|May 10 –
|Angel Patrol: Police will look for drivers driving faster than their guardian angel can fly over the posted speed limit.|
|May 31 –
|Kindergarten Patrol: Police will watch for drivers who did not learn in kindergarten that red means stop.|
| June 21 –
|Flasher Patrol: Police will watch for drivers not using their flashers or turn signals when turning or switching lanes.|
|July 12 –
|Courtesy Patrol: Police will pay particular attention to discourteous drivers who think "me first" and fail to yield the right-of-way.|
|August 2 – August 23||Rude Attitude Patrol (a.k.a. Bird Watchers Patrol): Police will watch for drivers who have lost personal control, yelling, beeping, flashing lights, giving gestures, tailgating, etc.|
|August 23 – September 13||Basket Patrol: Police will look for drivers who like to weave, those who cut in and out, and speeding as they weave their way through traffic.|
|September 13 – September 30||Time Management Patrol: Police will watch for those people who don't manage time well and speed to try to make up for it.|
A key feature of the Aggression Suppression publicity plan was a series of "sub-theme" campaigns, each addressing a particular type of aggressive driving. Thus, beginning on April 19, the publicity plan called for a series of eight public awareness campaigns, each lasting three weeks and addressing an aggressive driving behavior that was emphasized by the enforcement patrols (Table 2.1). An attention-getting descriptive slogan was associated with each theme. For example, the campaign to encourage the use of flashers or turn signals was entitled the "Flasher Patrol," and the "Basket Patrol" featured drivers who weave, cut in and out of traffic, and speed. Each campaign was launched by a press conference hosted by one of the participating enforcement agencies.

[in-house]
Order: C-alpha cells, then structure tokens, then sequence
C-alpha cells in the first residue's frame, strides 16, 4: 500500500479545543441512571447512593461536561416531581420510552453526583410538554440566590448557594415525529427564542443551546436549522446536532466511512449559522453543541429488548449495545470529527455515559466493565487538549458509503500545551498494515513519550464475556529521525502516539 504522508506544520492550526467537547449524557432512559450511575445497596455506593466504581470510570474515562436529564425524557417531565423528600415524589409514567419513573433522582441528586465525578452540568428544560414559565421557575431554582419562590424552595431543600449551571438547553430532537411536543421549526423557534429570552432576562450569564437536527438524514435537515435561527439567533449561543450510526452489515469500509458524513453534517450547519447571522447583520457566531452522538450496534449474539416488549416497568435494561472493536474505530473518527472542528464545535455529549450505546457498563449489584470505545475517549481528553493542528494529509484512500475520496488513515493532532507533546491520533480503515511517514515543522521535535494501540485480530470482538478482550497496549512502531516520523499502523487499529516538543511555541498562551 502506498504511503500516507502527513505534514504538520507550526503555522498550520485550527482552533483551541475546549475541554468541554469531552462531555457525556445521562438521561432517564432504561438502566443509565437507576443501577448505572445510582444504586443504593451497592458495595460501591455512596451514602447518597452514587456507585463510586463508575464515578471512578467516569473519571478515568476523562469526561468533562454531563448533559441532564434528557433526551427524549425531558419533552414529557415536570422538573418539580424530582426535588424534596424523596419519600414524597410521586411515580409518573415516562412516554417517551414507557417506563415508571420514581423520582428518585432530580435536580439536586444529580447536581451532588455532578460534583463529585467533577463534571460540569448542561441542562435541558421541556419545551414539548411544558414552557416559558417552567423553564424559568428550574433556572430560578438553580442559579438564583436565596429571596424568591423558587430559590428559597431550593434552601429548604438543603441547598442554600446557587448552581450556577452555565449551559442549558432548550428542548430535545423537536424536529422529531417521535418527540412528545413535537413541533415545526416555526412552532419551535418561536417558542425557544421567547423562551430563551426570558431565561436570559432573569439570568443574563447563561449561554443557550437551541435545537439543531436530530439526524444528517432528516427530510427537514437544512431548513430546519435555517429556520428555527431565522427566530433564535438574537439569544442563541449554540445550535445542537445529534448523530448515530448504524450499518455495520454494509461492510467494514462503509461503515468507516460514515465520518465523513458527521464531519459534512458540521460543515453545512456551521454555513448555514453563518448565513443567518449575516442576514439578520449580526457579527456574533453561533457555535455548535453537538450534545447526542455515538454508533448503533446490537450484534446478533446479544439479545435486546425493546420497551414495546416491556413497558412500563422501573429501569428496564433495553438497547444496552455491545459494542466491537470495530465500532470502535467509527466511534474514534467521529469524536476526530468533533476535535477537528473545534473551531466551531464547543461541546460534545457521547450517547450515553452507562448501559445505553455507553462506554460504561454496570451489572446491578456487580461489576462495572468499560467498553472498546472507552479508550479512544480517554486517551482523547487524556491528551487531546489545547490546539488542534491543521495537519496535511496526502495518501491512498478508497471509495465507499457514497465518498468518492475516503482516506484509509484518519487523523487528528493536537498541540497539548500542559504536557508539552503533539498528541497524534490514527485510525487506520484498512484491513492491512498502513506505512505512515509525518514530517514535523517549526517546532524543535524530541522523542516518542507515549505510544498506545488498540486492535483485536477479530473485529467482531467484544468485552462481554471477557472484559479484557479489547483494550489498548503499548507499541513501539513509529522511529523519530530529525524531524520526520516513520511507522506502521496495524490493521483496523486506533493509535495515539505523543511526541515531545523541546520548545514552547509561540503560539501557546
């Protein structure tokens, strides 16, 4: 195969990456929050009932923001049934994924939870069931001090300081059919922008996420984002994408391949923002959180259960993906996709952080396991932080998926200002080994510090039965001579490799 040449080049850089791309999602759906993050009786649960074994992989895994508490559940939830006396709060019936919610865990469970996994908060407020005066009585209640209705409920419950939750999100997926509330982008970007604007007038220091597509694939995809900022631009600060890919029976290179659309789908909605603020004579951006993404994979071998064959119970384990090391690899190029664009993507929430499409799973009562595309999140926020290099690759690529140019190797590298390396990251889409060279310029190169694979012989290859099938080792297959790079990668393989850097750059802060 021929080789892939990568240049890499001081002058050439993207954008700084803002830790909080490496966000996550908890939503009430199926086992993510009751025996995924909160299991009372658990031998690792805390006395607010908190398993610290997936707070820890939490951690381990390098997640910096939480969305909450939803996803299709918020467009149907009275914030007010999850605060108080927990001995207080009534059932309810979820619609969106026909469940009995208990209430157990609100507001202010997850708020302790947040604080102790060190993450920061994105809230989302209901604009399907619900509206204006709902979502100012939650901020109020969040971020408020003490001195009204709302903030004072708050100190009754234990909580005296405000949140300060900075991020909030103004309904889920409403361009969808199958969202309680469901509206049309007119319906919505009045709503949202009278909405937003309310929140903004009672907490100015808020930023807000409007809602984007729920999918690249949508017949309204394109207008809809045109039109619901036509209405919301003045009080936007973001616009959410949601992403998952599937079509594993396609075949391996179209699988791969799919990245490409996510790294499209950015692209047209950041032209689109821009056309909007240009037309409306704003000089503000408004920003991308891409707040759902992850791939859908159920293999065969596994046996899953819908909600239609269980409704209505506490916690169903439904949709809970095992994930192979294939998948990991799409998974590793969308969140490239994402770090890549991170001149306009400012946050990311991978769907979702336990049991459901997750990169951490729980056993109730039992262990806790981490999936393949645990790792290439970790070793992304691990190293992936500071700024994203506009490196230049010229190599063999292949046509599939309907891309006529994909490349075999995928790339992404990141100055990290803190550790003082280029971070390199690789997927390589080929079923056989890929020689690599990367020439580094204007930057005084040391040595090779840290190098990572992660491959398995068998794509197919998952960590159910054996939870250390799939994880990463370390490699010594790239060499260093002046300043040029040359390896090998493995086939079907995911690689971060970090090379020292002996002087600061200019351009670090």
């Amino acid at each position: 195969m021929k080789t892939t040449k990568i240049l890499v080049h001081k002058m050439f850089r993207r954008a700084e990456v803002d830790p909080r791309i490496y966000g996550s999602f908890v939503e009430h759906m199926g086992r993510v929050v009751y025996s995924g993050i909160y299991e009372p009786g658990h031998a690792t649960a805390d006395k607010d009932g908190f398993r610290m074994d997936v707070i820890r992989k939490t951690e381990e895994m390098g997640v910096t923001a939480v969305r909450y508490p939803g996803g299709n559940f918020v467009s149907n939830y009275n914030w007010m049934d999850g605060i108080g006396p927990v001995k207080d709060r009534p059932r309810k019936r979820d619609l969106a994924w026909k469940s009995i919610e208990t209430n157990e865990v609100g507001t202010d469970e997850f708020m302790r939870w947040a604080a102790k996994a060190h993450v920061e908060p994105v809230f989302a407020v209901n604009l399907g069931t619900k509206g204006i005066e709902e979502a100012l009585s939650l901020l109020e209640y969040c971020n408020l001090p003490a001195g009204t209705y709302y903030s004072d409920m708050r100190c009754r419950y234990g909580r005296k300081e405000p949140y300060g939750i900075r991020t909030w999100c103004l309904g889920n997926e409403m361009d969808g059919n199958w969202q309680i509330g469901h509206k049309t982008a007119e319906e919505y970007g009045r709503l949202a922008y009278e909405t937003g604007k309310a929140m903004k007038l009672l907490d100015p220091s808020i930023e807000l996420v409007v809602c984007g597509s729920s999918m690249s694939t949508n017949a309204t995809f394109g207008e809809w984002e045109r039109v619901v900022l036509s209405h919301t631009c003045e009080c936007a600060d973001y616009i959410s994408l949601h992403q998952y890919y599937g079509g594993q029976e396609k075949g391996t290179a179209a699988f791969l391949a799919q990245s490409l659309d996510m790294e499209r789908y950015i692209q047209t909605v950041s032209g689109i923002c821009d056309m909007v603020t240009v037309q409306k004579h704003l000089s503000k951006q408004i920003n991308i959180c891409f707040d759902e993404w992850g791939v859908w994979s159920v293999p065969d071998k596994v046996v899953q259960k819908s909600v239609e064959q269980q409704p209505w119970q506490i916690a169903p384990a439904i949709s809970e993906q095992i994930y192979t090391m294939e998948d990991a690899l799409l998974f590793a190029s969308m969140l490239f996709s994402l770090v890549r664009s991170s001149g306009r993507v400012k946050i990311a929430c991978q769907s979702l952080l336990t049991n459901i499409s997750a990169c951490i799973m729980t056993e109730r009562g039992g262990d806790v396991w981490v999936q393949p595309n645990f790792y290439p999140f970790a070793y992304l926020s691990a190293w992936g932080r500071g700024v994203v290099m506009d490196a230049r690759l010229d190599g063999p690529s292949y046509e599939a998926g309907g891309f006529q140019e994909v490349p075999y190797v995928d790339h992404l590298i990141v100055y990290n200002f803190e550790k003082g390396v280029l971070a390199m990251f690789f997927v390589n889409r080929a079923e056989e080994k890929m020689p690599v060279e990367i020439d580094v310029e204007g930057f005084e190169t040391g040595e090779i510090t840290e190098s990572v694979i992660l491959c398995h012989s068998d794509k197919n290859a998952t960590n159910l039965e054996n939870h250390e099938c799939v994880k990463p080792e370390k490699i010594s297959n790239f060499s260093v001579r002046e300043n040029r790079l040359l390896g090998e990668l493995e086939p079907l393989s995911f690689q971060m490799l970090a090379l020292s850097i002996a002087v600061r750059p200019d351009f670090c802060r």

Extensive earned media coverage occurred throughout the six-month program. In general, television and radio coverage was more extensive than coverage by the print media. Each press conference to announce one of the special patrols was attended by three or four television stations and was often attended by one or more radio stations. The press releases featured the special enforcement equipment described below. The publicity highlighted the roadway corridors and intersections that were targeted by the enforcement efforts, also described below.